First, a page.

what was the first thing I did?
Oh, I turned out the lights.
Wait, you forgot to wind the clock.
Oh, yeah. I forgot to remember.
Yes, I set the alarm for 12:00.
You were going to lunch
with your mother.
The next thing you did
was to crack your ankle on that post.
Oh, yeah. Well, if you don't mind,
I'll just skip that part of the routine.
Then the next...
Oh, darling,
you know, you shouldn't be allowed
to stand in the moonlight like that.
It ought to be against the law,
like other strong drugs.
- I don't remember your saying that before.
- I should have.
Oh, darling! You must be furious!
No, dear, just terribly, terribly hurt!
Sounds like the doorbell.
- Martha will answer it.
Maybe she'll let them in.
Oh, no, I'll take care of that!
Whoever it is, they shall not pass!
Happy anniversary to you
Happy anniversary to you
Happy anniversary, Mr. And Mrs. Ireland
Happy anniversary to you
That will do, boys.
Best love from mother-in-law!
Oh, Mother! Well... Well, that was...
That was very nice.
- Four years ago today. Isn't it wonderful?
- Yes, isn't it?
Steve, you look funny. Are you all right?
Oh, yes, fine.
That is, except for my headache.
I've had a terrible headache.
I was thinking of sitting in the dark
for a while.
Oh. How's my little girl feeling?
Is she all right?
Oh, yes, she's fine, fine.
Steve, you don't seem very glad
to see me.
You haven't even asked me in.
Oh, well,
I wonder what I could mean by that?
Oh, there you are!
Happy anniversary, darling!
Oh, Mother, how are you?
Here, wait until you see this too,
too divine rug that I've brought you.
My dear, isn't it just too matchless?
Don't you wonder
how you ever managed without it?
Oh, it's lovely, Mother,
but I thought you knew
that we had to take up the rug
you gave us last year
because the floor
is just too highly polished.
Oh, I remember very well,
but the dimensions of this rug
are absolutely perfect.
Where's Martha? Martha!
Martha, would you fix me a little dinner?
Nothing heavy, just a bite.
You don't mind, do you, darling?
I know you're not dining till midnight,
so I won't be in your way.
- But, Mother, we're...
- They ain't dining at midnight, ma'am.
They're eating at the regular time.
Oh, how nice. Then we can all have
your anniversary dinner together.
Now, you two don't pay any attention
to me.
- You just go ahead as if I weren't here.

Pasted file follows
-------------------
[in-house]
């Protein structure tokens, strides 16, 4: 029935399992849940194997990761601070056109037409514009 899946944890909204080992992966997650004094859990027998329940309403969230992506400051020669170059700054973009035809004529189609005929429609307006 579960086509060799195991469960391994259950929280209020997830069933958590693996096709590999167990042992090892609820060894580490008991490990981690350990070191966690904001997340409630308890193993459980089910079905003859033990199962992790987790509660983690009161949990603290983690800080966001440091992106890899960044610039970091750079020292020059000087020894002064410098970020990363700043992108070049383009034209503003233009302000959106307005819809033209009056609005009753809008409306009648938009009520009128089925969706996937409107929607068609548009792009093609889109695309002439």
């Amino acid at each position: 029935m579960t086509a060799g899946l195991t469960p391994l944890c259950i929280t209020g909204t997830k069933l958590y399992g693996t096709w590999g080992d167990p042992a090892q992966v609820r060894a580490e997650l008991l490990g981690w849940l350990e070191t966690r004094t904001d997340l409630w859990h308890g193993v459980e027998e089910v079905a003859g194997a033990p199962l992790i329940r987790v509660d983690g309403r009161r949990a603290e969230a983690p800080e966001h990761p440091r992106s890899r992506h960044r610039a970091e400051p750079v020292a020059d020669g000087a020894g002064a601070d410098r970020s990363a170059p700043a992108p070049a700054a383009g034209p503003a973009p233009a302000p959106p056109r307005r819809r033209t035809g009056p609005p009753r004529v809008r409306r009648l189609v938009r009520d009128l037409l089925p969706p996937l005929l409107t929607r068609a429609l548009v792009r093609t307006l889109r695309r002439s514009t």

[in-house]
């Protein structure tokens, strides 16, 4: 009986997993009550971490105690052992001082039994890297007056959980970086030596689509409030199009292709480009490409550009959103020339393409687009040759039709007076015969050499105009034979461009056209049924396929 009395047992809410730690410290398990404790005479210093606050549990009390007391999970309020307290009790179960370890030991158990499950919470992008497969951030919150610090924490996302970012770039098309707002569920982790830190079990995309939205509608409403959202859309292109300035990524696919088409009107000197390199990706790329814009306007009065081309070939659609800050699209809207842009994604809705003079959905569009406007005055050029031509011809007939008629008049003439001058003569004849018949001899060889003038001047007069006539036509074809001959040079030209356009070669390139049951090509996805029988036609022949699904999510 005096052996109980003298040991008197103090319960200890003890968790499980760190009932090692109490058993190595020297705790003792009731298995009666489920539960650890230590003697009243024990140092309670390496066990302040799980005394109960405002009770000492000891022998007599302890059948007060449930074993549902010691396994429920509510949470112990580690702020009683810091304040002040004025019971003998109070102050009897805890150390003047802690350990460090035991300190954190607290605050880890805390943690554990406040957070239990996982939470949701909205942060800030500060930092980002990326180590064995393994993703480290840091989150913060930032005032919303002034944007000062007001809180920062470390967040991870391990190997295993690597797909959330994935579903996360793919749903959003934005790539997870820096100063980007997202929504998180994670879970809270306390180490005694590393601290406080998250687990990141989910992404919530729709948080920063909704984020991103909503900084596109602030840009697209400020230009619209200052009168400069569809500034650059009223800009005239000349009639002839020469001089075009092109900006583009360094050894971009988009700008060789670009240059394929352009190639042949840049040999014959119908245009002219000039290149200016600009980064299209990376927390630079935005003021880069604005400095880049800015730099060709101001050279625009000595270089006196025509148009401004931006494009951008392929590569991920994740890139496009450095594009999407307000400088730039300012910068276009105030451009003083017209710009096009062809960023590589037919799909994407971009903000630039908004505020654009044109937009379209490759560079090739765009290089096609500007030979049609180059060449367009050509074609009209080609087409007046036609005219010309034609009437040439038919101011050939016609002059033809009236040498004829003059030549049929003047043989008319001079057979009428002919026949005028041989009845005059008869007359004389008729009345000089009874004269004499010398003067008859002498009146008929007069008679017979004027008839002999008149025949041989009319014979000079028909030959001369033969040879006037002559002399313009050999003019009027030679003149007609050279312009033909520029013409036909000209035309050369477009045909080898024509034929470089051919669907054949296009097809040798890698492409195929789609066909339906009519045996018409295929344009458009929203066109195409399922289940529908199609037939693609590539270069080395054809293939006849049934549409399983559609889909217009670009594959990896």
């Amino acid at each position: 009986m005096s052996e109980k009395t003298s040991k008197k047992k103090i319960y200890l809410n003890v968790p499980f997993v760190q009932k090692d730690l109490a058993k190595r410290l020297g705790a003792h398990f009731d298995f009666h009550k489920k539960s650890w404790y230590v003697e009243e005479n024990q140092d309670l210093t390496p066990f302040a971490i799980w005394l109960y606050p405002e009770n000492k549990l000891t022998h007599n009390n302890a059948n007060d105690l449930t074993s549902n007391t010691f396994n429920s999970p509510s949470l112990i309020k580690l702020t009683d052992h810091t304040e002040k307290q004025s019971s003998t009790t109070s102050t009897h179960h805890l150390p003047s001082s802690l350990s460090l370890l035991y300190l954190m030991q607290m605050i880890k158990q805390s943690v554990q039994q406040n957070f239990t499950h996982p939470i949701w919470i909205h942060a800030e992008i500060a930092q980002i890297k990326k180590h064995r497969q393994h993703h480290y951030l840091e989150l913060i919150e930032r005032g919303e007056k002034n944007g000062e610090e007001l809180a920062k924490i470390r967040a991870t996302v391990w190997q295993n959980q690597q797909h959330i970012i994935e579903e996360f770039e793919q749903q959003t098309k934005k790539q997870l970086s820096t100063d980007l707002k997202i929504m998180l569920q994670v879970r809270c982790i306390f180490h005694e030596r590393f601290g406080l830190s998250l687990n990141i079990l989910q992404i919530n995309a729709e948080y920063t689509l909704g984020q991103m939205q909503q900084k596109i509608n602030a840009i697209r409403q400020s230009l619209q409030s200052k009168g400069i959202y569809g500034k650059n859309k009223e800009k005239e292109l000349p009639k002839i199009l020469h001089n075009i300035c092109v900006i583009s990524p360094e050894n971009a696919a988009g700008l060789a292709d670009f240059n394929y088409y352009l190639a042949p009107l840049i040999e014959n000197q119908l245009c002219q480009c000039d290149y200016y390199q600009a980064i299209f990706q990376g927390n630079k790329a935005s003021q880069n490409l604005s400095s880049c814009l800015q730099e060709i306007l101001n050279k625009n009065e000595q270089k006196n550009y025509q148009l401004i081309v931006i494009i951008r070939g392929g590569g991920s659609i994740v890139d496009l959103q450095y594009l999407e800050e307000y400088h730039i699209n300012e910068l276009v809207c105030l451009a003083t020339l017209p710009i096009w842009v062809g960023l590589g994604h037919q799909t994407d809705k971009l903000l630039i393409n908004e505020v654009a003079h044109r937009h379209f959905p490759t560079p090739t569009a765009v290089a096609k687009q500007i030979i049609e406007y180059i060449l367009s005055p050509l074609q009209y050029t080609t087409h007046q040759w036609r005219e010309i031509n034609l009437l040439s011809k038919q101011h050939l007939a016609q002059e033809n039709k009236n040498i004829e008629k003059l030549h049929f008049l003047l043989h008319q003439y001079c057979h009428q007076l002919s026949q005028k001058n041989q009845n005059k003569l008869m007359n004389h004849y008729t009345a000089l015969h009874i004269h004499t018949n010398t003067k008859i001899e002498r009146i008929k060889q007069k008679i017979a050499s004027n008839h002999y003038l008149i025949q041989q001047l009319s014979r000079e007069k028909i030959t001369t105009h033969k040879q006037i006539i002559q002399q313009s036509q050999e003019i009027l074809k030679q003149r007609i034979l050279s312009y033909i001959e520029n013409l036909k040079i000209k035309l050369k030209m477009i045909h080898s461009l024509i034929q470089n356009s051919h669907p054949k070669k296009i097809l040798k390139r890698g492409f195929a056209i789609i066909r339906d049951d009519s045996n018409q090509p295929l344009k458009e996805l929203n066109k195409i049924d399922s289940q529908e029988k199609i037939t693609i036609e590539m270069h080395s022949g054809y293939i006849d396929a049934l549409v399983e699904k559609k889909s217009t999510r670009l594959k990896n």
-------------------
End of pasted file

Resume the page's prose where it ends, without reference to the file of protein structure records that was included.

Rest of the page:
- Go ahead and what?
Oh, I must keep an eye on the time.
Your Aunt Laura is coming
in from California at 8:00.
8:00 railroad time?
You know, that's 7:00 our time,
in case you're planning to meet her.
Yes. You mustn't be late at the station.
You know how she hates
- to be kept waiting.
- Yes.
You two are sweet
to worry about Aunt Laura,
but I've checked the time
and there's no hurry.
- I completely forgot!
- What?
Nothing you have to dash out
and attend to, I hope.
You can mail it for me.
It's my insurance premium.
It must be mailed tonight
or my policy lapses.
- I'll give it to the elevator boy.
- Oh, no, don't you dare!
It has a check in it.
I hate to trouble you, but...
Oh, no trouble at all.
Why, what else would I have to do?
Thank you, Stephen.
You won't lose it, will you, dear?
No, no, no. I'll tie it around my neck.
Stephen, you're so amusing.
Always clowning!
Look at him!
- Thanks for the rug.
- Oh, you're welcome.
Good evening, Mrs. Grayson.
Good evening.
Hello, sugar.
Oh, Stevie, darling!
I haven't seen you since you were married.
No. Well, four years to a day.
Don't tell me
you're not back in circulation yet.
No, not me. I'm stuck for life, and I like it.
That doesn't sound like Stevie
the party boy!
- Weren't you married, too?
- A month after you jilted me.
But with me, it was different.
I had to do something
to mend my broken heart.
Oh, your broken heart, my foot!
You were glad to get rid of me!
that's what I told people.
- Oh, Steve, you're looking elegant.
- Oh, really? I wasn't even trying.
- What are you doing here?
- I just moved in. You live here?
- Yeah, 12A.
- 11B! Well, we're neighbors.
Remember that if you ever want
to borrow a cup of sugar, sugar.
Well, this must be my floor.
No, I'm sorry, Mrs. Grayson,
it isn't your floor.
As a matter of fact, it isn't anybody's floor.
The power's off again!
I can think of a lot better places to park.
Hello! Hello, janitor?
Listen, dopey.
I told you that machine was on the blink.
Now it's stuck dead, you sap!